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Do Modic changes have an impact on clinical outcome in lumbar spine surgery? A systematic literature review

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PURPOSE: To provide a systematic literature review of the impact of preoperative Modic changes (MCs) on the clinical outcome following lumbar spine surgery for degenerative lumbar spine disease.

METHODS: A PubMed search until 31 October 2015 was performed to identify publications correlating preoperative MC with clinical outcome in patients undergoing spine surgery.

RESULTS: Inclusion criteria were met by 14 articles (7 prospective and 7 retrospective studies) representing a total of 1652 surgical patients, of which at least 804 (>49 %) showed MC. Of the 14 publications, 6 concerned discectomy (n = 607), 1 fusion versus discectomy (n = 91), 3 fusion surgery (n = 454), and 4 total disc replacement (TDR, n = 500). A trend toward less improvement in low back pain or Oswestry Disability Index score was found in the discectomy studies, and a trend toward increased improvement was demonstrated in the TDR studies when MC was present preoperatively. The fusion studies were of low evidence, and showed conflicting results.

CONCLUSION: Preoperative MC showed a trend toward a negative correlation with clinical improvement in patients undergoing discectomy for LDH and a positive correlation with clinical improvement in patients undergoing TDR for degenerative disc disease. However, it is questionable whether the differences surpass the minimal clinically important difference (MCID). In patients undergoing fusion surgery, there was insufficient evidence to draw any conclusions. Future studies should include a larger patient material, focus on MCID, and include known confounding factors of the clinical outcome of spine surgery in the analysis.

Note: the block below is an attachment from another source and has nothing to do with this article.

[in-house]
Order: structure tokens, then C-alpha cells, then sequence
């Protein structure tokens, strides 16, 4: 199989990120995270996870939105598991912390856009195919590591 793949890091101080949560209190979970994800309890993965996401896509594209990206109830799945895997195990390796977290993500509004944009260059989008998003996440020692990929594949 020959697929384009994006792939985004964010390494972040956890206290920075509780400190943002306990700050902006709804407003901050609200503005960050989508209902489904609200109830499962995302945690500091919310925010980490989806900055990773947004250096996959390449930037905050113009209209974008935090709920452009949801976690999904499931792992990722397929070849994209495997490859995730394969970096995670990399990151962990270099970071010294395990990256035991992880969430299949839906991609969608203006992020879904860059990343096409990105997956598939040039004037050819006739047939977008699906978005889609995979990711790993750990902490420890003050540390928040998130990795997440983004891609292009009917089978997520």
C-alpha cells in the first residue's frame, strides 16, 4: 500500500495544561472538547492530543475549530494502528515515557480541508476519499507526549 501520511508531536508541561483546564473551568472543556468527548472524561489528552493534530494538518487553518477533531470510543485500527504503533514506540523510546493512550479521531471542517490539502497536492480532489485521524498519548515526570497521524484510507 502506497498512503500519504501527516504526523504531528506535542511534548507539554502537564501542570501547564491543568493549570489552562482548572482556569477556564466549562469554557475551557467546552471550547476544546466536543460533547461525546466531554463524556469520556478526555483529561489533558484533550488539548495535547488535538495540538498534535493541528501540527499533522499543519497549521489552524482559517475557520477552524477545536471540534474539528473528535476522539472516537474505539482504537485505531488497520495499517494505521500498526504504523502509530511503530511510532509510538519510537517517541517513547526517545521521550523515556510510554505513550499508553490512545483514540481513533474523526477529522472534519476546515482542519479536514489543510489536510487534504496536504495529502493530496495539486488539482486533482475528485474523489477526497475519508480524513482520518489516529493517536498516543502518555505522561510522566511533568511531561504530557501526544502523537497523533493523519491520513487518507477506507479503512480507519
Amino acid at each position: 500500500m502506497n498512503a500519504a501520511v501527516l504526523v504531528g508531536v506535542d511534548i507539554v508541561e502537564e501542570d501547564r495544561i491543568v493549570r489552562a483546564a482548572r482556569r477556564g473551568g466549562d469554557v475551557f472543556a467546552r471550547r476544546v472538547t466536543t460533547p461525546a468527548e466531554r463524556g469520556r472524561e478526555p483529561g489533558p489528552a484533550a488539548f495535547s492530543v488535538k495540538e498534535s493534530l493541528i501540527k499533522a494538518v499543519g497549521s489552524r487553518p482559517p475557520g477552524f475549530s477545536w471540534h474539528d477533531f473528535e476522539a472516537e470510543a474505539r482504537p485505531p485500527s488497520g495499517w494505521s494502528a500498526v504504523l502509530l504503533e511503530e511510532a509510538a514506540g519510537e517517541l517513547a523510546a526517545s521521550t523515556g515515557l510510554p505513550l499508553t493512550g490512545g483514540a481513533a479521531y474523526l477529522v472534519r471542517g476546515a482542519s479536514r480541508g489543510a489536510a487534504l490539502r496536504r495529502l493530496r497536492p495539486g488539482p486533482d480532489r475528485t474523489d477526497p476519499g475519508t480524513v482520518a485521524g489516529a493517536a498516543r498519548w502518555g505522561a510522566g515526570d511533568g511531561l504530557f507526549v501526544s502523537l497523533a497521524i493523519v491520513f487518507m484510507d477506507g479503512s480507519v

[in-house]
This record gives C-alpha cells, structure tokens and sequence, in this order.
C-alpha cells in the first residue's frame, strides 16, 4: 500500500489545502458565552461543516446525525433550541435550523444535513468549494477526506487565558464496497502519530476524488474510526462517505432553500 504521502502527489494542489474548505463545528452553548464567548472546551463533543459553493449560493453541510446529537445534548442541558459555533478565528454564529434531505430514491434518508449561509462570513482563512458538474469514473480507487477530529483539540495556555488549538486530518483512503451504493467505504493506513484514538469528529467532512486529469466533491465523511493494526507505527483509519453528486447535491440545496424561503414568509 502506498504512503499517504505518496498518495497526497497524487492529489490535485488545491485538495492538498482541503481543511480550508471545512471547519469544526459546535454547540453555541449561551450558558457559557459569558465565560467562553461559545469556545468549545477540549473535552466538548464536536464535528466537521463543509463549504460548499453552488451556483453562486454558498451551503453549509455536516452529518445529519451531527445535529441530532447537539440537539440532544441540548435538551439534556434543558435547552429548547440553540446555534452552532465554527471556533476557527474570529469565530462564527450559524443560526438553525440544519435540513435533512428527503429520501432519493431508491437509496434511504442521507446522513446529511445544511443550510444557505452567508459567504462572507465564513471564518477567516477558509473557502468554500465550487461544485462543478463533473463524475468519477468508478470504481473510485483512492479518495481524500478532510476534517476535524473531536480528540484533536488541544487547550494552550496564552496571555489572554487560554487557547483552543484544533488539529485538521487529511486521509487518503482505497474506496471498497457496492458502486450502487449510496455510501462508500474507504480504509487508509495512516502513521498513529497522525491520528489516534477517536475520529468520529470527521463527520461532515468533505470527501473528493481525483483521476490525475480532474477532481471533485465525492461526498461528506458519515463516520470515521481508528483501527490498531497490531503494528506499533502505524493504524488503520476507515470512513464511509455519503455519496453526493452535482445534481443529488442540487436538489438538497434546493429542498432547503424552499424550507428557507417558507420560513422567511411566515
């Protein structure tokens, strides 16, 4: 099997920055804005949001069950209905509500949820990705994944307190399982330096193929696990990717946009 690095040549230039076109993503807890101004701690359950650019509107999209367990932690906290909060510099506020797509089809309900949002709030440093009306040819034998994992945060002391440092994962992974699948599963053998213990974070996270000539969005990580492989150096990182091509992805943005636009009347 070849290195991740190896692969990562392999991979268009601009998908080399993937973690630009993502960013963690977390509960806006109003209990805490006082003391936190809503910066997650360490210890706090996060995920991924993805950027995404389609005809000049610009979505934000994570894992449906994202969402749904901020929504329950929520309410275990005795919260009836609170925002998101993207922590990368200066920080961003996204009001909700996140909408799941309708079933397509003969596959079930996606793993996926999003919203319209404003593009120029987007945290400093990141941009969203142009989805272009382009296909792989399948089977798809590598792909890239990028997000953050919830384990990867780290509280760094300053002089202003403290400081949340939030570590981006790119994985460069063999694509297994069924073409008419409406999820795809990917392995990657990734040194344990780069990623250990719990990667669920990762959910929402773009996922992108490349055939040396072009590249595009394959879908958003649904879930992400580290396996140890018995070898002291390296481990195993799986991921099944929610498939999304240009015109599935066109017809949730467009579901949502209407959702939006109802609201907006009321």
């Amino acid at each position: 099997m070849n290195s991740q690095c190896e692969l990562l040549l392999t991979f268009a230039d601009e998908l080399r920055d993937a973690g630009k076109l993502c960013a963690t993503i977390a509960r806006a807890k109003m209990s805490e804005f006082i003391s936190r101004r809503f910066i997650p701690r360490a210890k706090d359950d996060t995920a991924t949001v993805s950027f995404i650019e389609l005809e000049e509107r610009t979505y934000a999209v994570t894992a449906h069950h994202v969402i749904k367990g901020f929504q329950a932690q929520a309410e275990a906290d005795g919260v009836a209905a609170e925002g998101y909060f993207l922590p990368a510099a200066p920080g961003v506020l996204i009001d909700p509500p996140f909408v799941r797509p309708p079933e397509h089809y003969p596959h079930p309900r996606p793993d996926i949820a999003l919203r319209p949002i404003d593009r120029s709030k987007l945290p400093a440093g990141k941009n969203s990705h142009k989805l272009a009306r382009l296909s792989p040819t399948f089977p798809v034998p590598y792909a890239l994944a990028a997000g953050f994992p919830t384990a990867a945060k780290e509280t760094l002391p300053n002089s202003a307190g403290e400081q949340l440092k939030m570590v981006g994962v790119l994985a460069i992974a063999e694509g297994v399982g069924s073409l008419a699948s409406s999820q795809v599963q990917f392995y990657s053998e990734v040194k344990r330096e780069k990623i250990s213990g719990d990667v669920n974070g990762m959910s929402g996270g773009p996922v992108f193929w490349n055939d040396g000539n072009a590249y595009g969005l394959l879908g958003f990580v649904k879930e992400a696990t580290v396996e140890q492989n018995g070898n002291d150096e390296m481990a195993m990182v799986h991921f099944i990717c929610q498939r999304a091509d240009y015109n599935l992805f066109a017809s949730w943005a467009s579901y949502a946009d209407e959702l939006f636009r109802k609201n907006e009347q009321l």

Original languageEnglish
JournalEuropean spine journal : official publication of the European Spine Society, the European Spinal Deformity Society, and the European Section of the Cervical Spine Research Society
Volume25
Issue number11
Pages (from-to)3735-3745
Number of pages11
ISSN0940-6719
DOIs
Publication statusPublished - Nov 2016

ID: 49687879